We can speculate, of course. But the reality is that no-one truly knows what the ‘new normal’ will look like. Seismic, forced shifts in consumer behaviour have created a new paradigm. Customers have reconnected with supermarkets in an era when the relationship was fracturing. Shop staff have become one of the front lines of key workers. Fashion has been devastated. Home has become a work place, a socialising place, a rest place, connected via Zoom and Microsoft Teams to friends and colleagues. Social places lie quiet – and will do for some time.
And safety and security have become prioritised over liberty and convenience.
It is still far too early to predict the medium- to long-term implications on how we live. Some changes will reshape society and yet, as people, we are resilient and adaptable and often have short memories. Normal will be different, but how different?
Change has been high on the MAPIC agenda over the past decade anyway – a theme that was to be emphasised even before the health crisis struck.
“Our intention for 2020 had always been to focus on new business models for retail, mixing uses, compelling cities, refurbishment and extensions, sustainability and the innovation that underpins all of these,” says MAPIC director Nathalie Depetro.
“Even more importantly, the way we will approach this at MAPIC will be different, because our emphasis will be on collaboration, the creation of new business models, sustainability, data sharing and a move towards less proprietary attitudes and more sharing and working together for a common goal. Our industry’s revival relies on us pulling together and rebuilding with each other.”
That rebuilding is beginning right now, as much of Europe and Asia is reawakening. Across the month of April, stores and shopping centres began to reopen, dependent on national regulations, with a host of new operational systems in place to prioritise hygiene and social distancing.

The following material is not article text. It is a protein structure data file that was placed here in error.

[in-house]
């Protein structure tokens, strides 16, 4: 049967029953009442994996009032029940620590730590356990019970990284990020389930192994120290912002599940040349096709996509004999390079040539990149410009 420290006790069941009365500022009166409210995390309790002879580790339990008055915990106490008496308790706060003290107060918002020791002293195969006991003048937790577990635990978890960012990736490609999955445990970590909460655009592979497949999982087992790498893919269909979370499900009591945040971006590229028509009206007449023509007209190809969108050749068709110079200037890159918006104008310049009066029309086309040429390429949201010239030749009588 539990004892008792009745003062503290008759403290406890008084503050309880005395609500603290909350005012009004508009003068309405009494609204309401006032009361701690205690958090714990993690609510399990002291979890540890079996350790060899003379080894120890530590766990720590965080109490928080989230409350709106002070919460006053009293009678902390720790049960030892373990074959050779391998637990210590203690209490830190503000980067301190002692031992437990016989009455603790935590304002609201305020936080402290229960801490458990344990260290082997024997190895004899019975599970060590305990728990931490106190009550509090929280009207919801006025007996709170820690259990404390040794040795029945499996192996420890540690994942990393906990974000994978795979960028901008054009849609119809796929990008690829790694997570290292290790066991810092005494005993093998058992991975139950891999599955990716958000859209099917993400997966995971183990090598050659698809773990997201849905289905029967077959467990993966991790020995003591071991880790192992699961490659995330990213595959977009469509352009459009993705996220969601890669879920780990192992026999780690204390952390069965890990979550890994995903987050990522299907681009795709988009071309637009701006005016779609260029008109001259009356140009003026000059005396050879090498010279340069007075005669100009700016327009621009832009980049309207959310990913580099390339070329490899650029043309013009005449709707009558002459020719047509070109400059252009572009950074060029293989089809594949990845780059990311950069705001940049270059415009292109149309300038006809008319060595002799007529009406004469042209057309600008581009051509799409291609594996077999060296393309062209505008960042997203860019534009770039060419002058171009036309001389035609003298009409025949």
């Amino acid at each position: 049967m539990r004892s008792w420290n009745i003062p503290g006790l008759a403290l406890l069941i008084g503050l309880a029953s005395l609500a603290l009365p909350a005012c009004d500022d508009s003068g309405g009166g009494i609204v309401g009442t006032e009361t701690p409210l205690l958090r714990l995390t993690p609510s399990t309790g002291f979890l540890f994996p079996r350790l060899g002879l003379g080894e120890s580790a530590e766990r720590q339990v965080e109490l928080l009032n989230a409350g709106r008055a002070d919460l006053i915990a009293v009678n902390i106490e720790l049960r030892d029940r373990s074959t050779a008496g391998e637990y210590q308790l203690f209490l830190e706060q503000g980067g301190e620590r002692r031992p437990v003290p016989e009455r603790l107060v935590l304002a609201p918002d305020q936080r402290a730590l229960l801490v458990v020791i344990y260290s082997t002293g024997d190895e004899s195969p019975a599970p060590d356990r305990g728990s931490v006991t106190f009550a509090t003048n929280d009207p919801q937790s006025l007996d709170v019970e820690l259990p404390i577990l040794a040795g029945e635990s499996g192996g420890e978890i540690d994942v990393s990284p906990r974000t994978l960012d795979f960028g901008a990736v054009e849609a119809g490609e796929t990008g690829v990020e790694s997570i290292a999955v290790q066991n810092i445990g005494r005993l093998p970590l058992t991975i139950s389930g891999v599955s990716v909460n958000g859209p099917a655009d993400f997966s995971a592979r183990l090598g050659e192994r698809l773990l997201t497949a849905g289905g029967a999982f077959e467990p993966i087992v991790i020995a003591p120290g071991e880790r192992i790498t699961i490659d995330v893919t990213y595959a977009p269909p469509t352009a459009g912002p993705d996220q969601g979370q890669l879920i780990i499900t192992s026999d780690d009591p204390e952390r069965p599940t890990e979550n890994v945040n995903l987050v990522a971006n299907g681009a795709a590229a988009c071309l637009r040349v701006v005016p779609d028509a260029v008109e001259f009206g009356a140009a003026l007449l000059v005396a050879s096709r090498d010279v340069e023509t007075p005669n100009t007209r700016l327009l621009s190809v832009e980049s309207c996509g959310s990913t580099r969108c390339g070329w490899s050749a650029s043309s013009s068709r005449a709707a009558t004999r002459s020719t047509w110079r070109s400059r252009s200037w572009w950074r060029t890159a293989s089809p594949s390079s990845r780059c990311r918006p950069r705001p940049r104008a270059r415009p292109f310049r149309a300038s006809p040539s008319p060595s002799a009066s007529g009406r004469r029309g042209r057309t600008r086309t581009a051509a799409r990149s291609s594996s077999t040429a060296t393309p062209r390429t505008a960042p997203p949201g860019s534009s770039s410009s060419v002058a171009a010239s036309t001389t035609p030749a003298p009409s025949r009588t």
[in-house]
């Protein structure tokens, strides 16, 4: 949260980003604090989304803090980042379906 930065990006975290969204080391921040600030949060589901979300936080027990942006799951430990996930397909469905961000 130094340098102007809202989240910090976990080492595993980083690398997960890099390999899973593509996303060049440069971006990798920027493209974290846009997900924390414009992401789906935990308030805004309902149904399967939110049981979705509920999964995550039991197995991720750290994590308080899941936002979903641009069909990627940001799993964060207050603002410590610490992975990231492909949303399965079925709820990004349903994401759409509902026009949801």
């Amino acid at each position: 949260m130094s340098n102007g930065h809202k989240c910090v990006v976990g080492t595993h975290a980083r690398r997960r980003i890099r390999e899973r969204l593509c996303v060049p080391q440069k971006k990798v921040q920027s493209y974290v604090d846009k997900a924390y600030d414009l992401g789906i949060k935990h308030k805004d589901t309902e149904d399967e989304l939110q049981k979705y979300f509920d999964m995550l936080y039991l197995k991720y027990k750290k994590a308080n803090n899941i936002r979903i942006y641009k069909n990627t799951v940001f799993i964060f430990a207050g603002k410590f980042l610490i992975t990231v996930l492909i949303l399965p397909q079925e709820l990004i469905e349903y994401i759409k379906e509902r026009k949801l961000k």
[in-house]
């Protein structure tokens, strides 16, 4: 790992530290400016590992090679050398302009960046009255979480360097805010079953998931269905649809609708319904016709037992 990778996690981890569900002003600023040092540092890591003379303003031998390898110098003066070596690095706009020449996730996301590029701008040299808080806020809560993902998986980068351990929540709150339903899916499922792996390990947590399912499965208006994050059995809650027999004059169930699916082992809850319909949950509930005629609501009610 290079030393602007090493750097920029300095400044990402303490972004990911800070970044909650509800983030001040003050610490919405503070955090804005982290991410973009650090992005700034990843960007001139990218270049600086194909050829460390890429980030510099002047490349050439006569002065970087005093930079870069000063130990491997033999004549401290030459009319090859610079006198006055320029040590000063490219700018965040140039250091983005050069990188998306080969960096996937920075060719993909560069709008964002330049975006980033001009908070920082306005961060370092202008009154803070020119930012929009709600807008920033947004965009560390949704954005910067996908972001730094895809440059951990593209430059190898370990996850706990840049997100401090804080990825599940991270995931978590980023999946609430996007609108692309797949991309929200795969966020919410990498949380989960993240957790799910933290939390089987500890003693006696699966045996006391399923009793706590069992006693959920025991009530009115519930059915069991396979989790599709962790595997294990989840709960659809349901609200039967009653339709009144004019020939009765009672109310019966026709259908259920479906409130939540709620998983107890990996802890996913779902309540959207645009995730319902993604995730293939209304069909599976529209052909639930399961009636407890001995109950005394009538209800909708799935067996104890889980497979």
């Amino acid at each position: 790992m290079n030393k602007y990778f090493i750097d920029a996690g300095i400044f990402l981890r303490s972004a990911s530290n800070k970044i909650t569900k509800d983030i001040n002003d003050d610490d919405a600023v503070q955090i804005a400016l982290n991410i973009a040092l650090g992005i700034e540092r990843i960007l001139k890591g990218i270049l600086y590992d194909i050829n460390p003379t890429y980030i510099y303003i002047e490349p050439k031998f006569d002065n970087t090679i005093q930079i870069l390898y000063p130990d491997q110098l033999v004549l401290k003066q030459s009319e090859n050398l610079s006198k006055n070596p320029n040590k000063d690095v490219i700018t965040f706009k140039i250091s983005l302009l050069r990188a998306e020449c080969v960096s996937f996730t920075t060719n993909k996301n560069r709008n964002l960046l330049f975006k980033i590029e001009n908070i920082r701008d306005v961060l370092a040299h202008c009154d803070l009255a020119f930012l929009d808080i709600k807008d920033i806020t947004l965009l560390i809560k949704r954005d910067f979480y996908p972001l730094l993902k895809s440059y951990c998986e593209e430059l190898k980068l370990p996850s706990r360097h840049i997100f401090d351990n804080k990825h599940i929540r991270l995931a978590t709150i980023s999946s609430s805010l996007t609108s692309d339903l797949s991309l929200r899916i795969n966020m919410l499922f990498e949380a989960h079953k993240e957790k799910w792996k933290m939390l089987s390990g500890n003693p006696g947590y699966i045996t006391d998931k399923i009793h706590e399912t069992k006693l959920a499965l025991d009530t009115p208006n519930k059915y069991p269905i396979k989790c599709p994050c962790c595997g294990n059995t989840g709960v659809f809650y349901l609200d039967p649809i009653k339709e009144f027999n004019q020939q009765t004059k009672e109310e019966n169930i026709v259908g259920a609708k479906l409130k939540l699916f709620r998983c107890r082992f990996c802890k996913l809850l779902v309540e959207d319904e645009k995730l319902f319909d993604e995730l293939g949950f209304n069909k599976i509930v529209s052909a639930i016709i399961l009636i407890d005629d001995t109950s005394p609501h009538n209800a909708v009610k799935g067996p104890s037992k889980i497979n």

China, came first. But performance at reopened stores has been slow to recover and unlocked Chinese consumers have been cautious about returning to malls, thanks to economic and health concerns. National Australia Bank‘s head of research, Asia, Christy Tan says China’s consumer economy has undergone a major shift to “consumption that is more indoor-based than outdoor-based”.
Mixed use retail and leisure: What happens next? – White Paper
In the initial stages, people have been going out for food/essentials, but not discretionary spend. Similarly, cinema box office figures remain all but wiped out, while visits to restaurants have been massively down. Given the size and scale of many Chinese cities, feedback from advisor Cushman & Wakefield suggests that mask wearing and hygiene have been prioritised as more pragmatic than social distancing.
Ingka Group reported visitor numbers back to 70-80% of normal levels in China, while in Germany – which has also reopened subject to various federal state rules – footfall is at 63% with 40 of 57 tenants open.
“In addition to waiving rent and service fee charges for all tenants, Ingka Centres has invested in measures to drive e-commerce traffic to their sites, and to help retailers work together to share home-delivery and click-and-collect services.” says Ingka